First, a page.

The HVI program imposed safeguards to prevent hospitals and health insurance providers from accessing their competitors’ data. For example, if a provider owns or acquires a hospital, then that provider could not access All-Payor reports. Similarly, each participating hospital could review its own data, but would not be allowed to see other hospital reports or any provider-specific report. The HVI also pledged to implement an antitrust compliance program.
The Division’s Antitrust Analysis
The Division’s analysis focused on whether the proposed data sharing program “is likely to facilitate express or tacit collusion resulting in increased prices or reduced quantity or quality or otherwise reduce competition among the recipients of the data.” To evaluate the potential anticompetitive effects, if any, the Division applied the criteria articulated in Statement 6 of the Department of Justice’s and Federal Trade Commission’s Statements of Antitrust Enforcement Policy in Health Care (1996). As set forth therein, an agency will first decide whether the proposed data sharing program falls within an antitrust “safety zone” that, absent extraordinary circumstances, shields the proposal from further scrutiny. If the program does not meet the safety zone criteria, then the agency will use a balancing test to ascertain whether the program generates anticompetitive effects that outweigh any procompetitive justifications. Specifically, the Division first considered whether
(i) The survey is managed by a third party;
(ii) The information provided by the survey participants is based on data more than 3 months old; and
(iii) There are at least five providers reporting data upon which each disseminated statistic is based, no provider’s data represents more than 25% on a weighted basis of that statistic and any information disseminated is sufficiently aggregated such that it would not allow recipients to identify the prices charged by any particular provider.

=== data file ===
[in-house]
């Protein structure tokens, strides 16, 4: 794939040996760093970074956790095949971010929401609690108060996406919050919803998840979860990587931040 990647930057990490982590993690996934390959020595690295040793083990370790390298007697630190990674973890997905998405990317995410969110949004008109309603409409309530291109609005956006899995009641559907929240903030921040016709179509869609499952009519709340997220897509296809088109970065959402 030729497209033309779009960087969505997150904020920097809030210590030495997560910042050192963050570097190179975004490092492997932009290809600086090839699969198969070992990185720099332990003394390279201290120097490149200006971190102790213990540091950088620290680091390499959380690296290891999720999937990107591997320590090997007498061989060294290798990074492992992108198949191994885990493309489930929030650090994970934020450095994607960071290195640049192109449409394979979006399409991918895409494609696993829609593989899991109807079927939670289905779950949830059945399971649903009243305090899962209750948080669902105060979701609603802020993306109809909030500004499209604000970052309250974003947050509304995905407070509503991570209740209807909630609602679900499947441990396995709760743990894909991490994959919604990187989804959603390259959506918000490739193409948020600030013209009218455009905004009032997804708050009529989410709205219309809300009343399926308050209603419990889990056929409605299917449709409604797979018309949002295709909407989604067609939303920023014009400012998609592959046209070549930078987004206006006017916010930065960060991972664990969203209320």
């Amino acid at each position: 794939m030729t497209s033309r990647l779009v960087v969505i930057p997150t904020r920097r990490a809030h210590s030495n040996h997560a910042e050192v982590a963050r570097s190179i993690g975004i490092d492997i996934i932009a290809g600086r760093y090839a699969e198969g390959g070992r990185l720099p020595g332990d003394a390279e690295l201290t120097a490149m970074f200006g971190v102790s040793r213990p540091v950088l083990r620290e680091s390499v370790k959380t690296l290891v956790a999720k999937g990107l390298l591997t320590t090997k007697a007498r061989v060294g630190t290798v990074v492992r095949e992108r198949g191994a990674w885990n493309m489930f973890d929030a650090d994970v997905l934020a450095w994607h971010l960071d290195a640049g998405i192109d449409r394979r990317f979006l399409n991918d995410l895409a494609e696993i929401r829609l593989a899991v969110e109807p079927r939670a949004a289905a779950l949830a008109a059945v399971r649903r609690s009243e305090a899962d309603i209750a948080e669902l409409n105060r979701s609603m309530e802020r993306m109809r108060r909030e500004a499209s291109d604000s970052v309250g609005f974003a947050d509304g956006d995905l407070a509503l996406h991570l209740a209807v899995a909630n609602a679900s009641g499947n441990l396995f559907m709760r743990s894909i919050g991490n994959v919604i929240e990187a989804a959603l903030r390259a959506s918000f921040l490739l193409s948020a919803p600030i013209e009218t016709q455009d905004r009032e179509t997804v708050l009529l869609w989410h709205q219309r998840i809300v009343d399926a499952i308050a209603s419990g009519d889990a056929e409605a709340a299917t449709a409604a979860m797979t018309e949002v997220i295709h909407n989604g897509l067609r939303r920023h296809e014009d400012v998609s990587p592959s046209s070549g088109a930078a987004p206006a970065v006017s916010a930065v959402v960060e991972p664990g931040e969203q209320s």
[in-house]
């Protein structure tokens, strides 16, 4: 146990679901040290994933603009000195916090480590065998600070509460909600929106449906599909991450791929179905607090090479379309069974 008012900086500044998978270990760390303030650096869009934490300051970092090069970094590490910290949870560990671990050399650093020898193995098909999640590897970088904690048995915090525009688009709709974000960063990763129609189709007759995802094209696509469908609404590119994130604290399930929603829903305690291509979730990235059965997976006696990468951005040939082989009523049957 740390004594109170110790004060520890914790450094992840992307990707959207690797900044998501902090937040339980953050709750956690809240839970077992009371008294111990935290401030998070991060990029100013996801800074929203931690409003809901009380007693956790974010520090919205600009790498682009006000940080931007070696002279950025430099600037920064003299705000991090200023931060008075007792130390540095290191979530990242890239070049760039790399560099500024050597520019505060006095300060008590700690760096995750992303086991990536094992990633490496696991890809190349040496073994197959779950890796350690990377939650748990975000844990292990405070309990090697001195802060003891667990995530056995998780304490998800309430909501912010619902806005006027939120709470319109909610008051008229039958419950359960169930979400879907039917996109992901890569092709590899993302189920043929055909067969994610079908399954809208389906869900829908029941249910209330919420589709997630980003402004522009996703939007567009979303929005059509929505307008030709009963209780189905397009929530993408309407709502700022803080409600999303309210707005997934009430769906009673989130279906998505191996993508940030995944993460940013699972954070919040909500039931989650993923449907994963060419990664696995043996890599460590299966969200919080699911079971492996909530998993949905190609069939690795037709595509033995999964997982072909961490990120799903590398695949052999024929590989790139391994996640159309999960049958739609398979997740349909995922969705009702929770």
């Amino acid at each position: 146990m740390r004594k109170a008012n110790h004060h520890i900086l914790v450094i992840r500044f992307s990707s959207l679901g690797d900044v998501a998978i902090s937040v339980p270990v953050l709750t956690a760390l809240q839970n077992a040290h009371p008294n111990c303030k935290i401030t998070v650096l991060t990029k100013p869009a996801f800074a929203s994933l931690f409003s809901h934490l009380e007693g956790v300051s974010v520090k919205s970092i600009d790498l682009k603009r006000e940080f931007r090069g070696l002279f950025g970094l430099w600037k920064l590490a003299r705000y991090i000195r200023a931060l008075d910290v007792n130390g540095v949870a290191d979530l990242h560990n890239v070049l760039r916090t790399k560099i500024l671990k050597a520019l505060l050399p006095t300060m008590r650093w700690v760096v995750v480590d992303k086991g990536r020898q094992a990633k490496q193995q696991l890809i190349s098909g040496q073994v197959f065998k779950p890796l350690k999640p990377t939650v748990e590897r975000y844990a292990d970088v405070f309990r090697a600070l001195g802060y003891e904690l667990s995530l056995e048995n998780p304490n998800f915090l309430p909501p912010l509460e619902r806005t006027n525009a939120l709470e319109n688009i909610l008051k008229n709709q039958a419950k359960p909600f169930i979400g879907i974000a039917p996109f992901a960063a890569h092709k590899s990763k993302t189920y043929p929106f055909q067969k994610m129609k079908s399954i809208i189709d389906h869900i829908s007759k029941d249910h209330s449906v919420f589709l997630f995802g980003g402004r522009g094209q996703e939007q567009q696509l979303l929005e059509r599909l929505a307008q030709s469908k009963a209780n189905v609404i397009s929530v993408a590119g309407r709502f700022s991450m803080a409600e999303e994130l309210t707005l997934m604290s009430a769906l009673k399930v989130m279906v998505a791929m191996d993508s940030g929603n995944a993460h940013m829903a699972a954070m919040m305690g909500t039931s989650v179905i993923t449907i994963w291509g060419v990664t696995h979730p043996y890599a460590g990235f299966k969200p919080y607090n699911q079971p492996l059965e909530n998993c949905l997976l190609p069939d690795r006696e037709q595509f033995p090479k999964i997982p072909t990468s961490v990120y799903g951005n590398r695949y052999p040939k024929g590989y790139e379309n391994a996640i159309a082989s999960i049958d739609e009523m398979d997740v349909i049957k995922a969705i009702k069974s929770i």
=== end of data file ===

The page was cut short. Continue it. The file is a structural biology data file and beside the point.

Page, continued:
Although the HVI program fulfilled the first two criteria, the Division was not certain that the third provision would be satisfied with respect to hospital services for which a provider’s data, or lack thereof, disproportionately skewed the All-Payor BCI ratio.
Accordingly, the Division next considered whether the anticompetitive effects, if any, of the program outweighed its procompetitive justifications. The Division’s answer was a resounding no. The likelihood of collusion among competitors was low given that the parties would not have access to raw claims data and the reports would not divulge the prices that hospitals charged for specific services. Equally significant, the aggregate presentation of data made it virtually impossible to “reverse engineer” the BCI and RUE scores and indirectly glean information about a competitor’s prices. On the other hand, the data sharing program offered significant procompetitive benefits by facilitating more informed purchasing decisions and fostering competition among hospitals. However, the Division noted that the parties’ representations about the anticipated high volume of HVI participants was a critical assumption of its analysis, and its conclusion could change if the actual number of participants was materially lower than projected.
Jennifer M. Driscoll-Chippendale